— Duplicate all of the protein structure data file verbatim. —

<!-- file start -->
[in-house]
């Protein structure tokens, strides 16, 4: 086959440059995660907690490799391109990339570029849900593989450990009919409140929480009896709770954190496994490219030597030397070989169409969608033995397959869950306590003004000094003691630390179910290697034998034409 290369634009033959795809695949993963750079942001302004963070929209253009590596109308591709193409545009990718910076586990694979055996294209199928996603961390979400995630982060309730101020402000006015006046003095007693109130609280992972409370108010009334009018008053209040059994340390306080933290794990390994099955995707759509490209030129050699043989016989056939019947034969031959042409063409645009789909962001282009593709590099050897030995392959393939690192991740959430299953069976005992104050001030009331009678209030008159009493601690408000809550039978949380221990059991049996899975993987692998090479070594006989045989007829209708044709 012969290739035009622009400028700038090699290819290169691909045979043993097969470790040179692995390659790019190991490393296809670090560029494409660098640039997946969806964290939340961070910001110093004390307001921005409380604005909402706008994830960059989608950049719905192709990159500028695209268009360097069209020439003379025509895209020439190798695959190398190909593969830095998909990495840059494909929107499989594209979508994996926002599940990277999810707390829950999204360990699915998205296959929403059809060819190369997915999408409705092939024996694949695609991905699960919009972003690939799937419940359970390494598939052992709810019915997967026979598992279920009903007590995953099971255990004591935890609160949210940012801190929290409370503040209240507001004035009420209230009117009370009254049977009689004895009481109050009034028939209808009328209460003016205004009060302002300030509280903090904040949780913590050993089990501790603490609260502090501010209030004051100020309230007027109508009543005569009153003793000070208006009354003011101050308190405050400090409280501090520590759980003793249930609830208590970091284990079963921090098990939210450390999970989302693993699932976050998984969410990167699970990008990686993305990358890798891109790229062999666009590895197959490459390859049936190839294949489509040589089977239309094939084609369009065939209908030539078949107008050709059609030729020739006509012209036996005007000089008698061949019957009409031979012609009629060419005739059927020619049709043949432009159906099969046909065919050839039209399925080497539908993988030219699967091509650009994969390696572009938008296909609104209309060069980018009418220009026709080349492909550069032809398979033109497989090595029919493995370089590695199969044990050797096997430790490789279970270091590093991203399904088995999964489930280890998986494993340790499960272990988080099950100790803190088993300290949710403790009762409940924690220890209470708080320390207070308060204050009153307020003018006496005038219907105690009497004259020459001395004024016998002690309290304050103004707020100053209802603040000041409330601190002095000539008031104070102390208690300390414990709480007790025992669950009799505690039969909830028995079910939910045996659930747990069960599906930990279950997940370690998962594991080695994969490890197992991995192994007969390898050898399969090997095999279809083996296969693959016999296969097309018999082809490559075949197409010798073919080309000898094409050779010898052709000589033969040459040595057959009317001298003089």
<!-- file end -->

[in-house]
């Protein structure tokens, strides 16, 4: 086959440059995660907690490799391109990339570029849900593989450990009919409140929480009896709770954190496994490219030597030397070989169409969608033995397959869950306590003004000094003691630390179910290697034998034409 290369634009033959795809695949993963750079942001302004963070929209253009590596109308591709193409545009990718910076586990694979055996294209199928996603961390979400995630982060309730101020402000006015006046003095007693109130609280992972409370108010009334009018008053209040059994340390306080933290794990390994099955995707759509490209030129050699043989016989056939019947034969031959042409063409645009789909962001282009593709590099050897030995392959393939690192991740959430299953069976005992104050001030009331009678209030008159009493601690408000809550039978949380221990059991049996899975993987692998090479070594006989045989007829209708044709 012969290739035009622009400028700038090699290819290169691909045979043993097969470790040179692995390659790019190991490393296809670090560029494409660098640039997946969806964290939340961070910001110093004390307001921005409380604005909402706008994830960059989608950049719905192709990159500028695209268009360097069209020439003379025509895209020439190798695959190398190909593969830095998909990495840059494909929107499989594209979508994996926002599940990277999810707390829950999204360990699915998205296959929403059809060819190369997915999408409705092939024996694949695609991905699960919009972003690939799937419940359970390494598939052992709810019915997967026979598992279920009903007590995953099971255990004591935890609160949210940012801190929290409370503040209240507001004035009420209230009117009370009254049977009689004895009481109050009034028939209808009328209460003016205004009060302002300030509280903090904040949780913590050993089990501790603490609260502090501010209030004051100020309230007027109508009543005569009153003793000070208006009354003011101050308190405050400090409280501090520590759980003793249930609830208590970091284990079963921090098990939210450390999970989302693993699932976050998984969410990167699970990008990686993305990358890798891109790229062999666009590895197959490459390859049936190839294949489509040589089977239309094939084609369009065939209908030539078949107008050709059609030729020739006509012209036996005007000089008698061949019957009409031979012609009629060419005739059927020619049709043949432009159906099969046909065919050839039209399925080497539908993988030219699967091509650009994969390696572009938008296909609104209309060069980018009418220009026709080349492909550069032809398979033109497989090595029919493995370089590695199969044990050797096997430790490789279970270091590093991203399904088995999964489930280890998986494993340790499960272990988080099950100790803190088993300290949710403790009762409940924690220890209470708080320390207070308060204050009153307020003018006496005038219907105690009497004259020459001395004024016998002690309290304050103004707020100053209802603040000041409330601190002095000539008031104070102390208690300390414990709480007790025992669950009799505690039969909830028995079910939910045996659930747990069960599906930990279950997940370690998962594991080695994969490890197992991995192994007969390898050898399969090997095999279809083996296969693959016999296969097309018999082809490559075949197409010798073919080309000898094409050779010898052709000589033969040459040595057959009317001298003089």